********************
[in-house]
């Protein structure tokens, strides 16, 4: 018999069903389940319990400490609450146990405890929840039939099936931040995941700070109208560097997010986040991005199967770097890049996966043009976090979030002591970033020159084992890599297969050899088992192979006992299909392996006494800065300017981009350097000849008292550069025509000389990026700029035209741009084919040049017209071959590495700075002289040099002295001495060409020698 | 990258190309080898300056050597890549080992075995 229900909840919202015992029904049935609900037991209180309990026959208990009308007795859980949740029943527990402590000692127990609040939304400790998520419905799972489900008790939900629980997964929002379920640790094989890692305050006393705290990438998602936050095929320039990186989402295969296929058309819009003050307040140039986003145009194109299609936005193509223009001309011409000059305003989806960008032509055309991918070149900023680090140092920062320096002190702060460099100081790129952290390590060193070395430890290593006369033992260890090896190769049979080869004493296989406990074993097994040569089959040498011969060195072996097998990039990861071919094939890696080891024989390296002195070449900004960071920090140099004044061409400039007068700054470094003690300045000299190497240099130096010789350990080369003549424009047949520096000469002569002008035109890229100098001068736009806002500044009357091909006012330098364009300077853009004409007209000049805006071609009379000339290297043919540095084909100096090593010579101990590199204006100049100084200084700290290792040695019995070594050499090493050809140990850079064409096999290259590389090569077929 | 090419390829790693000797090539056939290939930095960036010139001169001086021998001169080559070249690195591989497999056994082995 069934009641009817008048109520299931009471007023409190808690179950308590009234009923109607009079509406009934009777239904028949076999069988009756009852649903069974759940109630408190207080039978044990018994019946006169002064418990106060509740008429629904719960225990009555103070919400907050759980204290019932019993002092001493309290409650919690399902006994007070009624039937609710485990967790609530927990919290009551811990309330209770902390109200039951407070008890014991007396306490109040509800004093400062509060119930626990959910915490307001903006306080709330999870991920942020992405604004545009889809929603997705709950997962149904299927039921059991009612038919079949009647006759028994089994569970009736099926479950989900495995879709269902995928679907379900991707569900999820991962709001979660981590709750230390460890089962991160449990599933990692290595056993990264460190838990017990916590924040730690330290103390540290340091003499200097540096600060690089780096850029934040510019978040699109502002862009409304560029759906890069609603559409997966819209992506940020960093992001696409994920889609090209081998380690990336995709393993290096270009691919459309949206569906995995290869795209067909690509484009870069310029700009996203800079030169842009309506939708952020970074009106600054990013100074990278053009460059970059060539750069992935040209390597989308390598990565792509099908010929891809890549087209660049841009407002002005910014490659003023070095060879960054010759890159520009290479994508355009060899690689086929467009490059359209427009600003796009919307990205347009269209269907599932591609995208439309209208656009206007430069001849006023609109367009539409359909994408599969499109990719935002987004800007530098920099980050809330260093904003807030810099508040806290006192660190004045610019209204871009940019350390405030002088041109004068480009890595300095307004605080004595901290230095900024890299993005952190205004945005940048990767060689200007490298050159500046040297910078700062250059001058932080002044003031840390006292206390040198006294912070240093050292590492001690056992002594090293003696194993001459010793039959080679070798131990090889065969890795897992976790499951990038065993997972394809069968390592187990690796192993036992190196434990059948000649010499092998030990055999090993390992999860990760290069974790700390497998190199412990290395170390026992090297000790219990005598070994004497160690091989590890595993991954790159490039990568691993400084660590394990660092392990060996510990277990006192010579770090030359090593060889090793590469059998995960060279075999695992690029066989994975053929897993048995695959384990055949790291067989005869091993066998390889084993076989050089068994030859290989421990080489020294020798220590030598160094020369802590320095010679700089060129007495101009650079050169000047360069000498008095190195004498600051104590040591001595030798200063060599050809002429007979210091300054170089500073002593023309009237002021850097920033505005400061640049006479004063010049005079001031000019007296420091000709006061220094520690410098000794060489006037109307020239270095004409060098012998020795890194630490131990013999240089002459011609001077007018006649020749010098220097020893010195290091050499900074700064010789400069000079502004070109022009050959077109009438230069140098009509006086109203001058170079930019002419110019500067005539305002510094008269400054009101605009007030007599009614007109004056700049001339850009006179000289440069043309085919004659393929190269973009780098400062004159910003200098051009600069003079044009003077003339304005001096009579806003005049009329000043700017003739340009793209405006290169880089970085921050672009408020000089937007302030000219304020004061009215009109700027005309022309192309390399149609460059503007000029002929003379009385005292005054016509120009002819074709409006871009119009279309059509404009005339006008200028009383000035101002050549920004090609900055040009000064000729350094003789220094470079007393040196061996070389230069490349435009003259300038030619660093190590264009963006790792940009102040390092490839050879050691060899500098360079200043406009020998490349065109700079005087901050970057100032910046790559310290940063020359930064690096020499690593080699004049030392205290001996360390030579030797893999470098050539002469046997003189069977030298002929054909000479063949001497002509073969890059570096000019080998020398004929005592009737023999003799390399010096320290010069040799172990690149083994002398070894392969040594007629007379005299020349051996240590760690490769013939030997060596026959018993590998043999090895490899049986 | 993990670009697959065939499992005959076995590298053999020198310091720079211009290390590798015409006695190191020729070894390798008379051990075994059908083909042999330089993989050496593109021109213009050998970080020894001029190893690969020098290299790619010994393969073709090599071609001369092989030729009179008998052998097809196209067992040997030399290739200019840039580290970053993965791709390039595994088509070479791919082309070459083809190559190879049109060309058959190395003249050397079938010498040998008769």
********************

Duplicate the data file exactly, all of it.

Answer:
[in-house]
């Protein structure tokens, strides 16, 4: 018999069903389940319990400490609450146990405890929840039939099936931040995941700070109208560097997010986040991005199967770097890049996966043009976090979030002591970033020159084992890599297969050899088992192979006992299909392996006494800065300017981009350097000849008292550069025509000389990026700029035209741009084919040049017209071959590495700075002289040099002295001495060409020698 | 990258190309080898300056050597890549080992075995 229900909840919202015992029904049935609900037991209180309990026959208990009308007795859980949740029943527990402590000692127990609040939304400790998520419905799972489900008790939900629980997964929002379920640790094989890692305050006393705290990438998602936050095929320039990186989402295969296929058309819009003050307040140039986003145009194109299609936005193509223009001309011409000059305003989806960008032509055309991918070149900023680090140092920062320096002190702060460099100081790129952290390590060193070395430890290593006369033992260890090896190769049979080869004493296989406990074993097994040569089959040498011969060195072996097998990039990861071919094939890696080891024989390296002195070449900004960071920090140099004044061409400039007068700054470094003690300045000299190497240099130096010789350990080369003549424009047949520096000469002569002008035109890229100098001068736009806002500044009357091909006012330098364009300077853009004409007209000049805006071609009379000339290297043919540095084909100096090593010579101990590199204006100049100084200084700290290792040695019995070594050499090493050809140990850079064409096999290259590389090569077929 | 090419390829790693000797090539056939290939930095960036010139001169001086021998001169080559070249690195591989497999056994082995 069934009641009817008048109520299931009471007023409190808690179950308590009234009923109607009079509406009934009777239904028949076999069988009756009852649903069974759940109630408190207080039978044990018994019946006169002064418990106060509740008429629904719960225990009555103070919400907050759980204290019932019993002092001493309290409650919690399902006994007070009624039937609710485990967790609530927990919290009551811990309330209770902390109200039951407070008890014991007396306490109040509800004093400062509060119930626990959910915490307001903006306080709330999870991920942020992405604004545009889809929603997705709950997962149904299927039921059991009612038919079949009647006759028994089994569970009736099926479950989900495995879709269902995928679907379900991707569900999820991962709001979660981590709750230390460890089962991160449990599933990692290595056993990264460190838990017990916590924040730690330290103390540290340091003499200097540096600060690089780096850029934040510019978040699109502002862009409304560029759906890069609603559409997966819209992506940020960093992001696409994920889609090209081998380690990336995709393993290096270009691919459309949206569906995995290869795209067909690509484009870069310029700009996203800079030169842009309506939708952020970074009106600054990013100074990278053009460059970059060539750069992935040209390597989308390598990565792509099908010929891809890549087209660049841009407002002005910014490659003023070095060879960054010759890159520009290479994508355009060899690689086929467009490059359209427009600003796009919307990205347009269209269907599932591609995208439309209208656009206007430069001849006023609109367009539409359909994408599969499109990719935002987004800007530098920099980050809330260093904003807030810099508040806290006192660190004045610019209204871009940019350390405030002088041109004068480009890595300095307004605080004595901290230095900024890299993005952190205004945005940048990767060689200007490298050159500046040297910078700062250059001058932080002044003031840390006292206390040198006294912070240093050292590492001690056992002594090293003696194993001459010793039959080679070798131990090889065969890795897992976790499951990038065993997972394809069968390592187990690796192993036992190196434990059948000649010499092998030990055999090993390992999860990760290069974790700390497998190199412990290395170390026992090297000790219990005598070994004497160690091989590890595993991954790159490039990568691993400084660590394990660092392990060996510990277990006192010579770090030359090593060889090793590469059998995960060279075999695992690029066989994975053929897993048995695959384990055949790291067989005869091993066998390889084993076989050089068994030859290989421990080489020294020798220590030598160094020369802590320095010679700089060129007495101009650079050169000047360069000498008095190195004498600051104590040591001595030798200063060599050809002429007979210091300054170089500073002593023309009237002021850097920033505005400061640049006479004063010049005079001031000019007296420091000709006061220094520690410098000794060489006037109307020239270095004409060098012998020795890194630490131990013999240089002459011609001077007018006649020749010098220097020893010195290091050499900074700064010789400069000079502004070109022009050959077109009438230069140098009509006086109203001058170079930019002419110019500067005539305002510094008269400054009101605009007030007599009614007109004056700049001339850009006179000289440069043309085919004659393929190269973009780098400062004159910003200098051009600069003079044009003077003339304005001096009579806003005049009329000043700017003739340009793209405006290169880089970085921050672009408020000089937007302030000219304020004061009215009109700027005309022309192309390399149609460059503007000029002929003379009385005292005054016509120009002819074709409006871009119009279309059509404009005339006008200028009383000035101002050549920004090609900055040009000064000729350094003789220094470079007393040196061996070389230069490349435009003259300038030619660093190590264009963006790792940009102040390092490839050879050691060899500098360079200043406009020998490349065109700079005087901050970057100032910046790559310290940063020359930064690096020499690593080699004049030392205290001996360390030579030797893999470098050539002469046997003189069977030298002929054909000479063949001497002509073969890059570096000019080998020398004929005592009737023999003799390399010096320290010069040799172990690149083994002398070894392969040594007629007379005299020349051996240590760690490769013939030997060596026959018993590998043999090895490899049986 | 993990670009697959065939499992005959076995590298053999020198310091720079211009290390590798015409006695190191020729070894390798008379051990075994059908083909042999330089993989050496593109021109213009050998970080020894001029190893690969020098290299790619010994393969073709090599071609001369092989030729009179008998052998097809196209067992040997030399290739200019840039580290970053993965791709390039595994088509070479791919082309070459083809190559190879049109060309058959190395003249050397079938010498040998008769």